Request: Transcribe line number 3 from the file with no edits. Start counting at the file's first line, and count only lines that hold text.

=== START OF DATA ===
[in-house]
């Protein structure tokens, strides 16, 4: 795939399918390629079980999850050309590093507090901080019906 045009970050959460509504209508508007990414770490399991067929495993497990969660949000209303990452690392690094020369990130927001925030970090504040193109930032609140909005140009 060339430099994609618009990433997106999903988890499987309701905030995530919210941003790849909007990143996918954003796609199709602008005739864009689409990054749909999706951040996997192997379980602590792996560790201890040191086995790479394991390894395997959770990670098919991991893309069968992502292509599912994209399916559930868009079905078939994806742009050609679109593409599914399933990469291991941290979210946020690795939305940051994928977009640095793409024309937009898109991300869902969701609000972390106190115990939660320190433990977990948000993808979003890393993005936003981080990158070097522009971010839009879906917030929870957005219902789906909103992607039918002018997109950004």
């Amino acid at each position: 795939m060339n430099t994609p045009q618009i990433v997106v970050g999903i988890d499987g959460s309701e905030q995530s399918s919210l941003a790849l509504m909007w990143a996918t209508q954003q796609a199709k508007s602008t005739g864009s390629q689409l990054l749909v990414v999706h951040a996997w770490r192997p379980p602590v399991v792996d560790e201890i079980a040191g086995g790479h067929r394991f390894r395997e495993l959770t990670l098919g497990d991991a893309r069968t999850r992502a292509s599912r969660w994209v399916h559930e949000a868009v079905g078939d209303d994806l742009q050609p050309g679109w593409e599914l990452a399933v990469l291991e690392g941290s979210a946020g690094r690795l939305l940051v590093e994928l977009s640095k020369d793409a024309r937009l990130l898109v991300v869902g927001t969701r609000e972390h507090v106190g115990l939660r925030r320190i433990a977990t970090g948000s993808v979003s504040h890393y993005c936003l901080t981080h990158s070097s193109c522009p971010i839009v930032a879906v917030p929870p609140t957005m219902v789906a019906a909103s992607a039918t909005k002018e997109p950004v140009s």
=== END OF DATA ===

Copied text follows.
């Amino acid at each position: 795939m060339n430099t994609p045009q618009i990433v997106v970050g999903i988890d499987g959460s309701e905030q995530s399918s919210l941003a790849l509504m909007w990143a996918t209508q954003q796609a199709k508007s602008t005739g864009s390629q689409l990054l749909v990414v999706h951040a996997w770490r192997p379980p602590v399991v792996d560790e201890i079980a040191g086995g790479h067929r394991f390894r395997e495993l959770t990670l098919g497990d991991a893309r069968t999850r992502a292509s599912r969660w994209v399916h559930e949000a868009v079905g078939d209303d994806l742009q050609p050309g679109w593409e599914l990452a399933v990469l291991e690392g941290s979210a946020g690094r690795l939305l940051v590093e994928l977009s640095k020369d793409a024309r937009l990130l898109v991300v869902g927001t969701r609000e972390h507090v106190g115990l939660r925030r320190i433990a977990t970090g948000s993808v979003s504040h890393y993005c936003l901080t981080h990158s070097s193109c522009p971010i839009v930032a879906v917030p929870p609140t957005m219902v789906a019906a909103s992607a039918t909005k002018e997109p950004v140009s």